Moye again recommended that the commission and planning commission meet together with the RC staff to outline a basic proposal before carrying it to the public.
Commissioner Burns said that a local zoning plan would not require very many different zoning classifications and it should be simple for the local officials and RC staff to come up with a proposal.
Vice Chairman Renaud noted that the proposal by the RC was based on their experience in developing zoning plans for other southwest Georgia communities.
Commissioner Burns said that zoning primarily provided protection for homeowners and that commercial property owners “don’t care about zoning.”
Renaud took issue with that and reminded commissioners what Joint Development Authority Executive Director Brian Marlowe had told them, that commercial developers did not want to come into an area where people are upset they have located there.
The commission vice chairman also said that areas like Beachton where the Turner Furniture Company has made a $4 million investment would favor zoning protection that would prevent such incompatible uses like strip clubs or sex shops from locating next door.
“Mr. Burns, what is considered ok in a R-1 zone in Colquitt County is not necessarily the same thing as R-1 in Seminole County. It is a matter of us sitting down and setting up the zones and then taking that information out to the people. If we go out with generics you put out bad information and people make bad choices,” Renaud said.
Burns agreed, but said that could be done in a single session with the planning commission and members of the RC staff.
“I’m hearing what you are saying and why not let me talk with (RC Executive Director Dan) Bollinger about what we’ve just talked about and see what kind of fee he would charge us for that,” Moye said.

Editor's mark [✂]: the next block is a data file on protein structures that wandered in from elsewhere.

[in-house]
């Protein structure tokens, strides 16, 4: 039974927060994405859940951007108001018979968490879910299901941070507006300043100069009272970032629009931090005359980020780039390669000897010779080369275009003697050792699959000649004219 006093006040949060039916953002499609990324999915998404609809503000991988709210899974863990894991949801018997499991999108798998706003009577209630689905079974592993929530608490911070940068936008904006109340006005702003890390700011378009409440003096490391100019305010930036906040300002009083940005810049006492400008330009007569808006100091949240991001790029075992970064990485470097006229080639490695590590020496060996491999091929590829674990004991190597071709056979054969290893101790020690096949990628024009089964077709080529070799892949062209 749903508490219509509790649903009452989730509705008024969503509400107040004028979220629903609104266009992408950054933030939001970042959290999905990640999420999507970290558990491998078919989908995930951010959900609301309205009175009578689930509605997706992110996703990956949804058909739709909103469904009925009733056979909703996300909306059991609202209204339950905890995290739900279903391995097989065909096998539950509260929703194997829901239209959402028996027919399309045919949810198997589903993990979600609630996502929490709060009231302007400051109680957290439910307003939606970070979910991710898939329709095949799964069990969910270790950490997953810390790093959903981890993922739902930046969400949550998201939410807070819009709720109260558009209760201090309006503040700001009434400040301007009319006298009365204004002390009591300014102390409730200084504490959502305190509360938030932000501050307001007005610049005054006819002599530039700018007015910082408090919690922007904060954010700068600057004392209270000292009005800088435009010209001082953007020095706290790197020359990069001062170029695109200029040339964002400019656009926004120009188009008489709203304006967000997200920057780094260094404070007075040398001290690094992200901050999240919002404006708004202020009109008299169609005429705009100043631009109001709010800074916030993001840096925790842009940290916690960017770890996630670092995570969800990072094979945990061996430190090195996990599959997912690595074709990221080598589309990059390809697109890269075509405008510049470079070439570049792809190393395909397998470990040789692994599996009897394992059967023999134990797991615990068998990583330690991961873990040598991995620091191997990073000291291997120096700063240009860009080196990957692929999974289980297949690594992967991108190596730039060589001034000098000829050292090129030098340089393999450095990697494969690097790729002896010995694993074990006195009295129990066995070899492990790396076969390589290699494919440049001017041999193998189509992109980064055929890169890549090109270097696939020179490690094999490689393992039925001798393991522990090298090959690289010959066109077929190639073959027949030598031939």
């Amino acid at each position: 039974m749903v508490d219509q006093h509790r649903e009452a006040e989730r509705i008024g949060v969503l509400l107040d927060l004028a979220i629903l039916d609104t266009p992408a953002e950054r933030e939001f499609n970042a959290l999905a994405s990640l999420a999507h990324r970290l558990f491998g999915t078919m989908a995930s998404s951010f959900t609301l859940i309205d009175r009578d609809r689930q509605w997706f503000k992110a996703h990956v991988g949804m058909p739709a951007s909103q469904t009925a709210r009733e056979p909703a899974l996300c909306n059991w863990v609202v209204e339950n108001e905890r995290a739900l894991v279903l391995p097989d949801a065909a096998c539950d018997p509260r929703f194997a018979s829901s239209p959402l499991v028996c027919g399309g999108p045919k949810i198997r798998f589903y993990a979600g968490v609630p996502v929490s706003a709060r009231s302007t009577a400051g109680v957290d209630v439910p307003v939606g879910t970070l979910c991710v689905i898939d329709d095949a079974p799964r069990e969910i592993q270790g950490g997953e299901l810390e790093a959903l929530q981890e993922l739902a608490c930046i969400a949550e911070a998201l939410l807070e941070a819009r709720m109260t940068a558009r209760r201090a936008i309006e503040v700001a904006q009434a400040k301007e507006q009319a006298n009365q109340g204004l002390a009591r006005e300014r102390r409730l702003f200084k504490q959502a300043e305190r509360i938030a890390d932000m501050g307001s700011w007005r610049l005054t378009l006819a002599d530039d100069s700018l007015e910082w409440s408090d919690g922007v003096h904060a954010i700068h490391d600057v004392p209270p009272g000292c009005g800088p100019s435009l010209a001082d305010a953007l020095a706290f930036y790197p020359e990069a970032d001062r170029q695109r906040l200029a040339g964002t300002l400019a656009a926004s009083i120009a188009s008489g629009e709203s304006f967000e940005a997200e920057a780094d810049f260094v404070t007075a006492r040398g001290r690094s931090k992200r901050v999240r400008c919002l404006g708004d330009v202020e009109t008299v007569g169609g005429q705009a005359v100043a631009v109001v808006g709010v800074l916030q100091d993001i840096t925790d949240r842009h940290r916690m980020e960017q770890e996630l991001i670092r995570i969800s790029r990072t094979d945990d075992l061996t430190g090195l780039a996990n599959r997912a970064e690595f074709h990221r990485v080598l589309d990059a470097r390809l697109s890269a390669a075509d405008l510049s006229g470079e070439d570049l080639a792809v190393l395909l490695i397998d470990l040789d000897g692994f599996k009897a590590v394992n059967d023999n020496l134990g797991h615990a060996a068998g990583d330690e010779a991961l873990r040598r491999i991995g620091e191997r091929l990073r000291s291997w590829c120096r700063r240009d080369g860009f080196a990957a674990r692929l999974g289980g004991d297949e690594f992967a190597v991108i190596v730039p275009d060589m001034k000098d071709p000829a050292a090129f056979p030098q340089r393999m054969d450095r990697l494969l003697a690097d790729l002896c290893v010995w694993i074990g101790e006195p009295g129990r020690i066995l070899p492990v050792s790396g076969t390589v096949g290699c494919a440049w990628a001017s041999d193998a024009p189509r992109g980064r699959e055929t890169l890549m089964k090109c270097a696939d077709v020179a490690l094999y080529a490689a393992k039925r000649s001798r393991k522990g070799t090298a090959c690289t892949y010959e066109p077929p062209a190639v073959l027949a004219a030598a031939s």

The administrator would recommend the RC facilitate a meeting with both commissions to discuss the various zones and then take that information and a rough draft of a zoning map out to the public.
“That would give the citizens a better picture of what we are talking about,” Moye said. He also commended the commissioners for their frank discussions Tuesday. He noted, “There has been more discussion here today than in any time in the past. Gentlemen, you really talked about the issue today.”
Commissioner Burns commented, “I just don’t see pushing this down the people’s throat. I will not be part of an effort to push it down their throat if they don’t want it.”
Moye replied, “most of the people in the unincorporated areas don’t know what zoning is. This would be an effort to help educate them.”
According to Commissioner Norton, the only people outside the city limits who favor zoning are people who have bought one or two acres in the county and they want the land next door to stay the same.
“The people who really own the land in this county don’t want it,” Norton said.
Burns reminded Norton that there are people in the city whose property is bordered by the county who favor the protection zoning provides.
Both Commissioners Norton and Elwyn Childs referred to the existing land use regulations and asked if strictly enforced, would that ordinance not provide the same protections as zoning.
County Attorney Kevin S. Cauley said the primary difference was that with a zoning ordinance it includes a map that is zoned and provides a tool for future planning. “It would be up to you which you thought was the best tool for planning,” Cauley said.
County Administrator Moye agreed to contact RC Executive Director Bollinger and to report back to the commission.